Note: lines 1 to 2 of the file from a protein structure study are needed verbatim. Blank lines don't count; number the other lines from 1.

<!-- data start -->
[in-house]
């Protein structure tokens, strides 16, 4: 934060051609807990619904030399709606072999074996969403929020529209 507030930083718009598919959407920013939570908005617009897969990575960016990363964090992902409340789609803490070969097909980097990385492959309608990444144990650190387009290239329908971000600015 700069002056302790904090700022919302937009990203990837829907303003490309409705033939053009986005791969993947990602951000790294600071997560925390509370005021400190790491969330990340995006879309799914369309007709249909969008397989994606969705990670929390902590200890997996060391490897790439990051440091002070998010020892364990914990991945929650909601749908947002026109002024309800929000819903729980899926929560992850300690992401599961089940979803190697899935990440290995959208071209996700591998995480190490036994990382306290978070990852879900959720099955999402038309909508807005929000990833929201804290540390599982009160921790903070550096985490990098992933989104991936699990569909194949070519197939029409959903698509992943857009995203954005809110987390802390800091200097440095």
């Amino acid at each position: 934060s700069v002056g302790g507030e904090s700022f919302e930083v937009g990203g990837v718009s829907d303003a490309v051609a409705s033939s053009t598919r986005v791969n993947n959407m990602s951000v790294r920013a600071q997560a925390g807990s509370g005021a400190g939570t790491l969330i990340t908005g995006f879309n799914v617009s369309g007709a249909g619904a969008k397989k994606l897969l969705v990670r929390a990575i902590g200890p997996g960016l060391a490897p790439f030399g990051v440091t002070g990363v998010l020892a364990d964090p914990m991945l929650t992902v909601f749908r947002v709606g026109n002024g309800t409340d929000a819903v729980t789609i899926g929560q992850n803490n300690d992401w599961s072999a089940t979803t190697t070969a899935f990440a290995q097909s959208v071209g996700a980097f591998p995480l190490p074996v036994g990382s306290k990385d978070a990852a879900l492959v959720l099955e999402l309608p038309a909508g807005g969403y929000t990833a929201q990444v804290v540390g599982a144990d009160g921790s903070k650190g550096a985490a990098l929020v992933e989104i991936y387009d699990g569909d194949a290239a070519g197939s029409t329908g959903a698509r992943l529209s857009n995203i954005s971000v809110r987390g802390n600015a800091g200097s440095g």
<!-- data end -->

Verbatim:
[in-house]
């Protein structure tokens, strides 16, 4: 934060051609807990619904030399709606072999074996969403929020529209 507030930083718009598919959407920013939570908005617009897969990575960016990363964090992902409340789609803490070969097909980097990385492959309608990444144990650190387009290239329908971000600015 700069002056302790904090700022919302937009990203990837829907303003490309409705033939053009986005791969993947990602951000790294600071997560925390509370005021400190790491969330990340995006879309799914369309007709249909969008397989994606969705990670929390902590200890997996060391490897790439990051440091002070998010020892364990914990991945929650909601749908947002026109002024309800929000819903729980899926929560992850300690992401599961089940979803190697899935990440290995959208071209996700591998995480190490036994990382306290978070990852879900959720099955999402038309909508807005929000990833929201804290540390599982009160921790903070550096985490990098992933989104991936699990569909194949070519197939029409959903698509992943857009995203954005809110987390802390800091200097440095």